The worst part of all of this is that the reporters targeted the freshman, with misleading questions they can get them to say anything. I’m a fire chief, and I deal with the media. I don’t let my men deal with the media, because they can get them to say anything. They could make us sound like the worst station out there if they wanted to. Without names, this article means nothing to me.

Okay–attack the media. That’s a good start.

Another parent:

“I haven’t read the article yet, but I also haven’t heard anything about over practice, or anything like that.”

Good. Good. Simple denial. The Sergeant Schultz approach. I saw noth-zing.

In the main article on the issue, a reader actually emailed the NCAA rules in question. That’s excellent. The Bill Clinton approach. Just what is your definition of getting screwed.

And then, there’s this assumption . . .

. . . that would be totally evil if Rodriguez was an idiot who hadn’t dealt with NCAA compliance for 20 years and hadn’t made sure the strenuous workouts fit the definitions of “voluntary.” This is unlikely.

How many times have we seen NCAA violations follow coaches from one school to another? Just because Rodriguez has been dealing with the NCAA for x number of years doesn’t mean that he wouldn’t try to bend or stretch the rules. In fact, if he’s gotten away with things like this before, it probably makes it more likely that he would continue to push the envelope.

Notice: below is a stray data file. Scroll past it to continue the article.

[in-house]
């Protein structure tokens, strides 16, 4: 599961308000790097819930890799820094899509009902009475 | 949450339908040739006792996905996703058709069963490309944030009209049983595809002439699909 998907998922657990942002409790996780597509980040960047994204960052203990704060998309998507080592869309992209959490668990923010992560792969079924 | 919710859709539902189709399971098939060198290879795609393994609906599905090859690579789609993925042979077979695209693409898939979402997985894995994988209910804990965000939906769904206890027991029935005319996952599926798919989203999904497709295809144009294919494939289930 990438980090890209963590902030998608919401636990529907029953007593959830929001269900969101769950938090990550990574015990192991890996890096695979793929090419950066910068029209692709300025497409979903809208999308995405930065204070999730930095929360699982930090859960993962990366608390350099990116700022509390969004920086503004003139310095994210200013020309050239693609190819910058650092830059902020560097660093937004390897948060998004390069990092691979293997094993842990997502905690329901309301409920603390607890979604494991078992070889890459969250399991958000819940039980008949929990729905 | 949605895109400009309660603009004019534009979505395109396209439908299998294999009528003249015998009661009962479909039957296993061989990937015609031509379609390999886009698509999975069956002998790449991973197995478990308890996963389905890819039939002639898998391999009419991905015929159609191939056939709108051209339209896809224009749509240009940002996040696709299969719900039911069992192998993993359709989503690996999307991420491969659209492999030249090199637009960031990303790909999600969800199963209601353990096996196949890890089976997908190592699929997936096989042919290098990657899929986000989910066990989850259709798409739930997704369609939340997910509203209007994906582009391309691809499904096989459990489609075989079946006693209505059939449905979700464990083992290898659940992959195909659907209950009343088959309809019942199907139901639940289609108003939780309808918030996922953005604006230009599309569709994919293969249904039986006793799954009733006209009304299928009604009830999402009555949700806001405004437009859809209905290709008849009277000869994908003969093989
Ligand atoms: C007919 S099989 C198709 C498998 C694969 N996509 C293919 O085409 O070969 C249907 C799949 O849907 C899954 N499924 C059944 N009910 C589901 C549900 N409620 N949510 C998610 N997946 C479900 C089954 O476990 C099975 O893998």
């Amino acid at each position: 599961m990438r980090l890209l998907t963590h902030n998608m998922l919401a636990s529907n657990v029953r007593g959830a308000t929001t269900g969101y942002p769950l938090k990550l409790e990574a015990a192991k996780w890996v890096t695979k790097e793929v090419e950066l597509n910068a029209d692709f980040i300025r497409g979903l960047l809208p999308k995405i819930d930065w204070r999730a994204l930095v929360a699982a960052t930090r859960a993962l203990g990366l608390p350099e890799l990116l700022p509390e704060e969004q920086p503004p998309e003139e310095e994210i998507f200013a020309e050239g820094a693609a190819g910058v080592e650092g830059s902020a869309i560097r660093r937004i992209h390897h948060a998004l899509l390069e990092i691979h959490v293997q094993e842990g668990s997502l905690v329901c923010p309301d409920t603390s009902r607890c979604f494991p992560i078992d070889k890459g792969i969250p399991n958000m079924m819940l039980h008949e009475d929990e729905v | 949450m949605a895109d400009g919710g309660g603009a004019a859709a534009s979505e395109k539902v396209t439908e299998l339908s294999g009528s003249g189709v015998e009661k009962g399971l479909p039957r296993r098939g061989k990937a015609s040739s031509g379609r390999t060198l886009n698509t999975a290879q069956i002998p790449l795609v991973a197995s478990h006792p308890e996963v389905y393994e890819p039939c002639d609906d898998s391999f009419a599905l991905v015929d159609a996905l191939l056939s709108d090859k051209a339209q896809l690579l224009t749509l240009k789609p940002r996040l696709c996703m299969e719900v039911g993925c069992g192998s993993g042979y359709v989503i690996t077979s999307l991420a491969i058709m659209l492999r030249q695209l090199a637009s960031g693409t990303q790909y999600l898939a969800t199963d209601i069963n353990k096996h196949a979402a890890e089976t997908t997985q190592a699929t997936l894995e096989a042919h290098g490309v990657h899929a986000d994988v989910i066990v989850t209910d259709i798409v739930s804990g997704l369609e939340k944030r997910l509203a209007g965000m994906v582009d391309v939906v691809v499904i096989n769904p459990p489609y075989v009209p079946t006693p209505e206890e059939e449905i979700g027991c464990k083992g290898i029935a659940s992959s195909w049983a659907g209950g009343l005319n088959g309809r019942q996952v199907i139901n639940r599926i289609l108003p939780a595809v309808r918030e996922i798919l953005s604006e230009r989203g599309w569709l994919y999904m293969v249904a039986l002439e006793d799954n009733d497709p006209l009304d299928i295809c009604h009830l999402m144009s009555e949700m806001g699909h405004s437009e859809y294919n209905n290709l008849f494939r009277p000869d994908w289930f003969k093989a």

All in all, though, this is pretty small potatoes. USC commits worse infractions than this practically on a daily basis and the NCAA turns a blind eye. THEM played with an ineligible player a couple years back but apparently that wasn’t enough of a league infraction to do anything about it. I strongly suspect nothing will come of this.

But where there’s smoke, there’s usually fire. I think the biggest problem Rodriguez faces is some faction that appears to have no love for him.

But even this isn’t anything new. John Woolard of WVfan.com writes:

In a piece written in a question-and-answer format by Rivals.com’s Tom Dienhart, Rodriguez insists that he was the target of a “smear campaign” by a cabal of WVU officials.

So why does Rodriguez have so many cabals after him? I guess it takes a lot of cabals to coach football like he does.
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Filed under football, infractions, NCAA, Rich Rodriguez, THEM